There really can’t be any doubt that Metro: Last Light is one of the best shooters this year. Smoothing out its predecessors rough edges, Last Light succeeded by combining its improved shooting, intuitive stealth mechanics, and incredible world in fascinating ways. It didn’t hurt that the presentation was amazing; 4A games used a beautiful graphics engine to craft the most authentic world this side of Half Life 2. The Faction Pack DLC still looks and sounds great, but it runs into trouble when it tries to dissociate the separate elements that make Metro special.
Each of the three missions deals with a different faction in the world of Metro, but the (Red) star of the show is the Kshatriya campaign. Set near Polis station, the mission lets you scavenge the Lenin Library for artifacts of the world before the bombs fell. What sets Kshatriya apart is the obvious roguelike influences. You can only save when you return to your home base; there are no checkpoints in the Library. You’ll find yourself constantly weighing your options: do you continue exploring or do you play it safe and head back? Balancing your need to purchase supplies–especially filters for your gas mask–and your fear of losing all your progress creates an incredible sense of tension. It doesn’t hurt that the Library is an incredibly creepy location. 4A uses ghastly lighting and disquieting audio to make the ruined building feel appropriately sinister. Some familiar mutants return for their first appearance in Last Light, including the hulking Librarians. The whole thing is pretty great, and I’d love to have an entire game like this–Dark Souls as a shooter, if you will. (EDIT: I can’t believe I forgot about this.)
The “Sniper Team” campaign puts the player in the shoes of a Red spy infiltrating a Nazi camp. This mission focuses almost exclusively on stealth–if enemies discover you they’ll start ringing alarm bells, and that’s game over. Metro’s sneaking remains satisfying–it’s still really interesting to get the glimpses of the larger world when you eavesdrop guards’ conversations. The Nazis even make oblique references to Artyom’s story, which helps place Sniper Team into the context of the main campaign. About the only fault that can be leveled at Sniper Team is its incredibly short length–you won’t even catch your stride before the whole thing is over.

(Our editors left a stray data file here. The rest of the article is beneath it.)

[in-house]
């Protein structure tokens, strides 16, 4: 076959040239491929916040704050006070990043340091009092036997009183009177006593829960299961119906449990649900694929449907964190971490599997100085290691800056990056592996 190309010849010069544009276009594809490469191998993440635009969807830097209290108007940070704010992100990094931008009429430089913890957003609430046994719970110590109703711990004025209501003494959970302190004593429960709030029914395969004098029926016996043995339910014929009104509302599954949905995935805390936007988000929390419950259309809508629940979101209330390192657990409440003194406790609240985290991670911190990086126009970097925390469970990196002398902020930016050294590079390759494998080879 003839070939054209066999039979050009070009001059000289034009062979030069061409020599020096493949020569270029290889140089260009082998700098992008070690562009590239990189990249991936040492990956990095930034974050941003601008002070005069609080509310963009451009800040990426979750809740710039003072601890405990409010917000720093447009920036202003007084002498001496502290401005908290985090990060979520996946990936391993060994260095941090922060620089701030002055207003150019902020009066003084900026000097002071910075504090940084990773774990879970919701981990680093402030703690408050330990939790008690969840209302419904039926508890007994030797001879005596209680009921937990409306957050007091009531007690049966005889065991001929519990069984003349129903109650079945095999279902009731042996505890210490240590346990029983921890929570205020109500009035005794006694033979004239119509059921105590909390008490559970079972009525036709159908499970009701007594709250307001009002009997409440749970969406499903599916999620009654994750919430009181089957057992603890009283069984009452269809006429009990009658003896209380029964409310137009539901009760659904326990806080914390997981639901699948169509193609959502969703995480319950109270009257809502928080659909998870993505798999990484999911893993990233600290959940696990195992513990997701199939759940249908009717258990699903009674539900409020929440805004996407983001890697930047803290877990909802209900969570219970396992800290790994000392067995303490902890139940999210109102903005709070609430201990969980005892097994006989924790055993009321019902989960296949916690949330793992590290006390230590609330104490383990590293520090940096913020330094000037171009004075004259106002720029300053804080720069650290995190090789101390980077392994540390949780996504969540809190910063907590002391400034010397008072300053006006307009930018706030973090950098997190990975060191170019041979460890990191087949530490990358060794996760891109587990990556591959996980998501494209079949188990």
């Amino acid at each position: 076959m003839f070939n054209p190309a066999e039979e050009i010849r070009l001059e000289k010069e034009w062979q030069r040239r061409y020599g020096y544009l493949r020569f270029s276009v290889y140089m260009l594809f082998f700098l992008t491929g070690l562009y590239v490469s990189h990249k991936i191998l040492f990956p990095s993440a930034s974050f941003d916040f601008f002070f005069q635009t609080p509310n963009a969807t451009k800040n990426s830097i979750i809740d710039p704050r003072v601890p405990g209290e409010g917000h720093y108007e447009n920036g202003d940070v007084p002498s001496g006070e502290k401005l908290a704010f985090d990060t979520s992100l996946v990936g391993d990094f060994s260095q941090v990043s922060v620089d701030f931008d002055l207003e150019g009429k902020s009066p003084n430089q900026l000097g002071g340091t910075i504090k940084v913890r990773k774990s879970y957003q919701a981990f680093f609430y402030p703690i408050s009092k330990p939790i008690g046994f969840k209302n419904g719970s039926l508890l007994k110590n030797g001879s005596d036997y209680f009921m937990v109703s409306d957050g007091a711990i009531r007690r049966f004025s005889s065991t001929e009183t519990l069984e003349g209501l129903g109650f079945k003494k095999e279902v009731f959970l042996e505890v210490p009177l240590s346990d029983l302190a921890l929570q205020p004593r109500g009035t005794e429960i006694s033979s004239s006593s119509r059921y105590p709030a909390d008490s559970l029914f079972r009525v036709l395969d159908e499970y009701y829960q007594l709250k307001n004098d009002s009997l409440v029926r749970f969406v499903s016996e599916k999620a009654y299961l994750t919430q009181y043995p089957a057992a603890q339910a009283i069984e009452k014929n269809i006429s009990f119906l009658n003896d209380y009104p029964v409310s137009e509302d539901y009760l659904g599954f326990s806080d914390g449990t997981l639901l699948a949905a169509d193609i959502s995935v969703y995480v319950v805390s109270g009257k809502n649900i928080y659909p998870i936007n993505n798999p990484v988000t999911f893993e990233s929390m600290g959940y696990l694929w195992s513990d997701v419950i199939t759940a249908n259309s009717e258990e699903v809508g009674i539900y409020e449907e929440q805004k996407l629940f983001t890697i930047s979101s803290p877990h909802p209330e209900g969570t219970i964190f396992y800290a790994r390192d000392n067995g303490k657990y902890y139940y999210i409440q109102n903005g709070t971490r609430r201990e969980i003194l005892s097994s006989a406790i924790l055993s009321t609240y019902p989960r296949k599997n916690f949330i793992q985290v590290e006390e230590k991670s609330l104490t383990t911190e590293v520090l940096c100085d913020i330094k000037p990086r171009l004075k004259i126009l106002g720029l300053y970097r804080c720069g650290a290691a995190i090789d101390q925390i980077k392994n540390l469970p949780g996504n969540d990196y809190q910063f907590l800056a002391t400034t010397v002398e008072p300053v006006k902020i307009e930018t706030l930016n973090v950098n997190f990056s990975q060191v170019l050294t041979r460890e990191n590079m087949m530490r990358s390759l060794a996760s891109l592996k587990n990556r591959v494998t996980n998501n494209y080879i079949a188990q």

If only I could say the same about the last mission. Normally, I’d be mad about a 15 minute run time but with “Heavy Squad” it’s a blessing in disguise. Focusing on a Nazi heavy weapons team, it’s little more than a glorified turret sequence. You stand in a small room and shoot wave after wave of onrushing communists with your six-barreled minigun. That’s it. That’s all the Heavy Squad mission has to offer. Metro’s shooting has never been what made the series worthwhile, and you’ll find nothing here but frustration.
Of the three new missions or campaigns, only Kshatriya offers something you couldn’t get by merely replaying Artyom’s campaign, and it’s really the only thing worth buying. If you like rougelikes and can deal with a bit of frustration, go ahead and get the faction pack. If that isn’t your gig the rest of the Faction Pack is going to leave you frustrated and disappointed. The Metro franchise succeeds because it synthesizes its imperfect components into a glorious whole; the Faction Pack fails because it breaks Last Light into its inglorious elements.